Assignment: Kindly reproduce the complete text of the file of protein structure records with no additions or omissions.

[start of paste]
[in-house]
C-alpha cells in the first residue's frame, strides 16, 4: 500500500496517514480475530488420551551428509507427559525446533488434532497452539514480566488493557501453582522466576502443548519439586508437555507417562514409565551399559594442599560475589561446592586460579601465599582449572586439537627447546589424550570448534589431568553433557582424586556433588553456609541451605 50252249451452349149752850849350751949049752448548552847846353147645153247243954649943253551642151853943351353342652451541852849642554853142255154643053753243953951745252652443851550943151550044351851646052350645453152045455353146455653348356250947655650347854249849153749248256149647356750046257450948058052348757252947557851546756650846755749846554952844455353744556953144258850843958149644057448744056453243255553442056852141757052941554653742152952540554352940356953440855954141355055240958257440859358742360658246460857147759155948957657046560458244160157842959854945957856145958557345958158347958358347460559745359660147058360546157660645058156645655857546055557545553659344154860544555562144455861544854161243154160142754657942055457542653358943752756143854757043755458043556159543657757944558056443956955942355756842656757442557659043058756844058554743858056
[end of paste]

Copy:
[in-house]
C-alpha cells in the first residue's frame, strides 16, 4: 500500500496517514480475530488420551551428509507427559525446533488434532497452539514480566488493557501453582522466576502443548519439586508437555507417562514409565551399559594442599560475589561446592586460579601465599582449572586439537627447546589424550570448534589431568553433557582424586556433588553456609541451605 50252249451452349149752850849350751949049752448548552847846353147645153247243954649943253551642151853943351353342652451541852849642554853142255154643053753243953951745252652443851550943151550044351851646052350645453152045455353146455653348356250947655650347854249849153749248256149647356750046257450948058052348757252947557851546756650846755749846554952844455353744556953144258850843958149644057448744056453243255553442056852141757052941554653742152952540554352940356953440855954141355055240958257440859358742360658246460857147759155948957657046560458244160157842959854945957856145958557345958158347958358347460559745359660147058360546157660645058156645655857546055557545553659344154860544555562144455861544854161243154160142754657942055457542653358943752756143854757043755458043556159543657757944558056443956955942355756842656757442557659043058756844058554743858056